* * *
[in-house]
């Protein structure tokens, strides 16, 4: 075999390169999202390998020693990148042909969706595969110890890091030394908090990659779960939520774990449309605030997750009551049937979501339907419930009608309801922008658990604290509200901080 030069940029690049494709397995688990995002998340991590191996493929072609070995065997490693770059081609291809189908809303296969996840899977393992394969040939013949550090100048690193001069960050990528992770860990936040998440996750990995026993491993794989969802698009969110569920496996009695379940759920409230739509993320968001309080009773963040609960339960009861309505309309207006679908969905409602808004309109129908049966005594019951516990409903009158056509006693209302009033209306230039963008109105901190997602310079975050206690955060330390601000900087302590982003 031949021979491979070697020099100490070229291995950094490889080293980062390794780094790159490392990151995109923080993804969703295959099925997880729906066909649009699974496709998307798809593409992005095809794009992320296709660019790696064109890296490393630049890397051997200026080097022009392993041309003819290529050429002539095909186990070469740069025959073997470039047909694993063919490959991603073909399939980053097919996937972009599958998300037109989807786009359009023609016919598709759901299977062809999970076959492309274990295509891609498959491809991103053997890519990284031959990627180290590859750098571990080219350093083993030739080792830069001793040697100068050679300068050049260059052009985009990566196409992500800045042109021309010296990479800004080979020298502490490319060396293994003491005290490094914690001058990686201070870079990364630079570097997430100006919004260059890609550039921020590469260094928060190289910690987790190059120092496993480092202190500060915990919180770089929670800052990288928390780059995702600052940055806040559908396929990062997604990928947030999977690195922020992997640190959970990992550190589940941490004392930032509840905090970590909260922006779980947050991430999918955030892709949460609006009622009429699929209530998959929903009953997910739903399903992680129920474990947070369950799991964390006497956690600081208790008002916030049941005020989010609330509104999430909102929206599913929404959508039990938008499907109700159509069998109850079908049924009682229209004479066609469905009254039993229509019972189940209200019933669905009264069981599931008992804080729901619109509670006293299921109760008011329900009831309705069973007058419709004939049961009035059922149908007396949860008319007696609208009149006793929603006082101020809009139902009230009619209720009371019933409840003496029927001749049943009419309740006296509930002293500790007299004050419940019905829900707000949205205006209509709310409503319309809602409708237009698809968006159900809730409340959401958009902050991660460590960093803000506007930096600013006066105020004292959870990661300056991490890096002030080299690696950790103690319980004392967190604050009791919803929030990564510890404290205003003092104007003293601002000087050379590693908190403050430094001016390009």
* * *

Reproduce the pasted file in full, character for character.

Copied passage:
[in-house]
């Protein structure tokens, strides 16, 4: 075999390169999202390998020693990148042909969706595969110890890091030394908090990659779960939520774990449309605030997750009551049937979501339907419930009608309801922008658990604290509200901080 030069940029690049494709397995688990995002998340991590191996493929072609070995065997490693770059081609291809189908809303296969996840899977393992394969040939013949550090100048690193001069960050990528992770860990936040998440996750990995026993491993794989969802698009969110569920496996009695379940759920409230739509993320968001309080009773963040609960339960009861309505309309207006679908969905409602808004309109129908049966005594019951516990409903009158056509006693209302009033209306230039963008109105901190997602310079975050206690955060330390601000900087302590982003 031949021979491979070697020099100490070229291995950094490889080293980062390794780094790159490392990151995109923080993804969703295959099925997880729906066909649009699974496709998307798809593409992005095809794009992320296709660019790696064109890296490393630049890397051997200026080097022009392993041309003819290529050429002539095909186990070469740069025959073997470039047909694993063919490959991603073909399939980053097919996937972009599958998300037109989807786009359009023609016919598709759901299977062809999970076959492309274990295509891609498959491809991103053997890519990284031959990627180290590859750098571990080219350093083993030739080792830069001793040697100068050679300068050049260059052009985009990566196409992500800045042109021309010296990479800004080979020298502490490319060396293994003491005290490094914690001058990686201070870079990364630079570097997430100006919004260059890609550039921020590469260094928060190289910690987790190059120092496993480092202190500060915990919180770089929670800052990288928390780059995702600052940055806040559908396929990062997604990928947030999977690195922020992997640190959970990992550190589940941490004392930032509840905090970590909260922006779980947050991430999918955030892709949460609006009622009429699929209530998959929903009953997910739903399903992680129920474990947070369950799991964390006497956690600081208790008002916030049941005020989010609330509104999430909102929206599913929404959508039990938008499907109700159509069998109850079908049924009682229209004479066609469905009254039993229509019972189940209200019933669905009264069981599931008992804080729901619109509670006293299921109760008011329900009831309705069973007058419709004939049961009035059922149908007396949860008319007696609208009149006793929603006082101020809009139902009230009619209720009371019933409840003496029927001749049943009419309740006296509930002293500790007299004050419940019905829900707000949205205006209509709310409503319309809602409708237009698809968006159900809730409340959401958009902050991660460590960093803000506007930096600013006066105020004292959870990661300056991490890096002030080299690696950790103690319980004392967190604050009791919803929030990564510890404290205003003092104007003293601002000087050379590693908190403050430094001016390009």